Each vibrating string produces the harmonics of a major triad. For example, and open A string produces the harmonics A, C# and E. The octave (A natural) and the fifth (E natural) remain the best definition we have of what is “in tune” and can be relied upon as tuning references. We can now create a goal for ourselves to tune an A chord where all of the As and Es agree with one another.
We can create a “perfect fourth” by matching the harmonic of the A string at the seventh fret (which is E) to the harmonic produced at the fifth fret of the low E string, which is also E. The interval from A DOWN to E is called a “perfect fourth” ; the interval from an A UP to an E is a fifth. Central to the idea of guitar tuning is the concept of “consonance,” or the pure tuning of an interval. The most fundamental consonant intervals a guitarist should attempt to master are the perfect fourth, fifth and octave. With these, an entire world of pure tuning can emerge.
We now have the A and low E string in tune. Let’s also use an A Minor chord in the first position to aid us with this harmonic tuning. The harmonic at the seventh fret of the A string is E, and it will equal the frequency of the open high E string. We’ve now tuned a perfect fifth.
The fretted E note on the second fret of the D string can be tuned perfectly to the harmonic at the seventh fret of the open A string. This interval is also a perfect fifth.
The A note on the second fret of the G string can be tuned to equal the harmonic at the twelfth fret of the open A string; this is an octave.
The B string should be tuned in reference to either the high or low E string. The C (on the B string) in the A Minor chord is not a bad interval in the scheme of tempered tuning, but it cannot be matched to any harmonic at this point. Let’s assume we are happy with our tuning of the low E string. The harmonic at the seventh fret of the low E string can be used as a reference to tune the open B for a pure perfect fifth. You can also match the harmonic at the seventh fret of the open high E with the harmonic at the fifth fret of the open B, and tune a perfect fourth.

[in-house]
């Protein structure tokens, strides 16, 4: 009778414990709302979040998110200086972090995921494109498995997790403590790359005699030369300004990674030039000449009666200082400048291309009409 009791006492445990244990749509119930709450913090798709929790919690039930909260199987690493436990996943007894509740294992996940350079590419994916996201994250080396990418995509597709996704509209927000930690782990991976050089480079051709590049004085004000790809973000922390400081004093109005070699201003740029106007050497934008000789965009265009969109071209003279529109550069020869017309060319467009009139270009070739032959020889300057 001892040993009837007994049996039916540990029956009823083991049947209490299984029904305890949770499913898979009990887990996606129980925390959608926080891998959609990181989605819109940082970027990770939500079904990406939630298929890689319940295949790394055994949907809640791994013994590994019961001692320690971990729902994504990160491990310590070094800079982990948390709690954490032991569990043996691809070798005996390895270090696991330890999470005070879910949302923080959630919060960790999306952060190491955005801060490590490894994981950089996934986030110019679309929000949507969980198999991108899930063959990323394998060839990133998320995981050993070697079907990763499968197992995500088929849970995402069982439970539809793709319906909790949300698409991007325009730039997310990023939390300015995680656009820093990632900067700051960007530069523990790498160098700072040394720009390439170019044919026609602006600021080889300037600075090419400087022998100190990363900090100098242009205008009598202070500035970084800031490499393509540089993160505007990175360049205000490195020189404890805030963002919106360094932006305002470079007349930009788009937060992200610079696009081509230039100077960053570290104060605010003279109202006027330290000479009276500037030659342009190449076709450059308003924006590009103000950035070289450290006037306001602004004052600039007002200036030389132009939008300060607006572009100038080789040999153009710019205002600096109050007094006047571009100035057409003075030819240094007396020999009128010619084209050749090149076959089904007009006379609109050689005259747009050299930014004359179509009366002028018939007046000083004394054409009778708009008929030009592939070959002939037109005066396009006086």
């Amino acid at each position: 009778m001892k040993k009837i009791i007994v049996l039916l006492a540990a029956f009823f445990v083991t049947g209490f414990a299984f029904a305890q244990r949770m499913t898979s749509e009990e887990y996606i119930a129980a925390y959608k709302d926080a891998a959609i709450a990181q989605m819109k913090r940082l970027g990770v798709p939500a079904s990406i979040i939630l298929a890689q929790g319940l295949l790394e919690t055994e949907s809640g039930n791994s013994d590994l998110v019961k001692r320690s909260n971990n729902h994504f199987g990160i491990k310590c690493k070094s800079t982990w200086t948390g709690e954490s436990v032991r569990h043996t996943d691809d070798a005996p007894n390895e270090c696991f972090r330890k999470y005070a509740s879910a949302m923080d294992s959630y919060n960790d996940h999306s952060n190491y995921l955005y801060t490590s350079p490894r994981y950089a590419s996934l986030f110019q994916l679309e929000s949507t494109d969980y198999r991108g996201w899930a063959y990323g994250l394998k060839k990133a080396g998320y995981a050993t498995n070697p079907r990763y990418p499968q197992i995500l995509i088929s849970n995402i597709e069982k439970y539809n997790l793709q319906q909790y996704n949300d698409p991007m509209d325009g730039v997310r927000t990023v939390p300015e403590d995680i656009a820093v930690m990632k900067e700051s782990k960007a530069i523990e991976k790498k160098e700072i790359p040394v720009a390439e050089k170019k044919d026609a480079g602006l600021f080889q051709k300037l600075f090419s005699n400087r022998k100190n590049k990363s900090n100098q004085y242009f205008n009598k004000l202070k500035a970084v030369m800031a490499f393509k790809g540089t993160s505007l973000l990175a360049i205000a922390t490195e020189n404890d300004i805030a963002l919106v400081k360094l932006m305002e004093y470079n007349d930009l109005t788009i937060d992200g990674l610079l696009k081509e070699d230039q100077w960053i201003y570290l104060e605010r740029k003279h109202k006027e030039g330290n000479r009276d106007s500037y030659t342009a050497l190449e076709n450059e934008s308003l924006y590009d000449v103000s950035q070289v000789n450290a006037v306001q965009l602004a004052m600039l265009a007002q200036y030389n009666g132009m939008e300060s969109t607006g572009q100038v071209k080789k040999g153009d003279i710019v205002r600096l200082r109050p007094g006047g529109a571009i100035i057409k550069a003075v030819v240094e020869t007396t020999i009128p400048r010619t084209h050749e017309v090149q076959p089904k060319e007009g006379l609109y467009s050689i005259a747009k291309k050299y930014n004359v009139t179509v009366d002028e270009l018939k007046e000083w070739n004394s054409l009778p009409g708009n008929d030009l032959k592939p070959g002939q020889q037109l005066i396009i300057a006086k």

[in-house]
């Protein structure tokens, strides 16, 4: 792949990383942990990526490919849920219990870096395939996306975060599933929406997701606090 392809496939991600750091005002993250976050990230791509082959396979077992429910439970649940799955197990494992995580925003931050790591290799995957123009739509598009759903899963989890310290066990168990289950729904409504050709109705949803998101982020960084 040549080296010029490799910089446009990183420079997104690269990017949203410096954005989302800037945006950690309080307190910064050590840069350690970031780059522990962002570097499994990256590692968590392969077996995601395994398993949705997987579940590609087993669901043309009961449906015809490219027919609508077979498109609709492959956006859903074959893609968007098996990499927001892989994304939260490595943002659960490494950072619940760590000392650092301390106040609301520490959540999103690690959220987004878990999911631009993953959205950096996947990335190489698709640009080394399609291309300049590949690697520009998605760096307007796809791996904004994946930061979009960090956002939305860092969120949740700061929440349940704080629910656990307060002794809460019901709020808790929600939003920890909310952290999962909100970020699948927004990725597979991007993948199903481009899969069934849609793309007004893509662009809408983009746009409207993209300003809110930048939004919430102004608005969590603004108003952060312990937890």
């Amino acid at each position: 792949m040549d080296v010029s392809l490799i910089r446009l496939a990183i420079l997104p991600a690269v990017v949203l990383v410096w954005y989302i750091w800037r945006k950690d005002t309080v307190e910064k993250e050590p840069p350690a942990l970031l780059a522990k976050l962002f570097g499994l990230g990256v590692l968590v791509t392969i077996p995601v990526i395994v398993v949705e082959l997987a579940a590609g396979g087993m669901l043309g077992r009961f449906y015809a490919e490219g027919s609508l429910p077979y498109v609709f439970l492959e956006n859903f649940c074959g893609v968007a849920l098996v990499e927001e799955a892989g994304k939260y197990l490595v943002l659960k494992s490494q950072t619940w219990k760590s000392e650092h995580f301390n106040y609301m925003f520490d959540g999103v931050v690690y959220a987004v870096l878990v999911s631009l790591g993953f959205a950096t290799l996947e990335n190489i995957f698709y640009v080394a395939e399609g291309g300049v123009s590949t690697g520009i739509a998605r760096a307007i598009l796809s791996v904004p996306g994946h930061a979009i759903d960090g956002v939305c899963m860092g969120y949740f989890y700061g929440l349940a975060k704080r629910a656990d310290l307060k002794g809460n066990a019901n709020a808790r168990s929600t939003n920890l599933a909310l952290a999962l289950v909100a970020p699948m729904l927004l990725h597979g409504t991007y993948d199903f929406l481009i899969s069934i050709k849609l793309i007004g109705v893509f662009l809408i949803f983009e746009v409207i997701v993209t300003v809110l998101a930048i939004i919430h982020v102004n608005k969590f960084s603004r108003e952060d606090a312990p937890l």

We can now play an in-tune A Minor chord. All of the Es we play should “agree” with the E harmonic located on the seventh fret of the A string. All the notes will be either A or E, with the exception of the C on the B string. As you learn to locate and hear harmonics, your tuning will become more and more accurate. You will also notice that these harmonics exist in every chord and note you play on the guitar.
Here’s an interesting and disturbing phenomenon to experiment with: Tune the A string using a tuning fork. Now tune the E note on the 5th fret of the B string to the E harmonic located at the seventh fret of the A string. Play an A Major chord in the first position. When you match the C# on the B string with the C# harmonic on the A string (at the fourth fret) you will hear how radically thirds are out of tune in the tempered tuning system, and that there is nothing that can be done about it. All major thirds, on all pianos and guitars, are radically sharp, and they cannot be flattened without disturbing the entire system of equal temperament.
For instance, let’s pursue a goal of tuning an open E major chord using all of the E and B harmonics we can locate. When we play the final open E, we can see that all of the notes are either E, B, or G#. In this chord, we have three E notes, and all of them are producing a G# harmonic. This G# harmonic can never be in tune with the fretted note of the chord, and must be accepted by the player with his or her “relative pitch” ear. Welcome to the world of tempered tuning!
The more advanced reader will realize that this prescription for tuning uses pure Pythagorean relationships, which ultimately must be abandoned in order to play in all keys in favor of equal temperament. The guitar is very much a “key colored” instrumen,; that is, certain keys will be favored over others. Learning to tune purely is, in our view, the first skill to cultivate. Later, the problems of tempered tuning can be brought to bare on the guitar. Learning to hear and tune intervals is one of the most important elements in creating your own sound on the guitar, and is a means of having your own identity as an artist.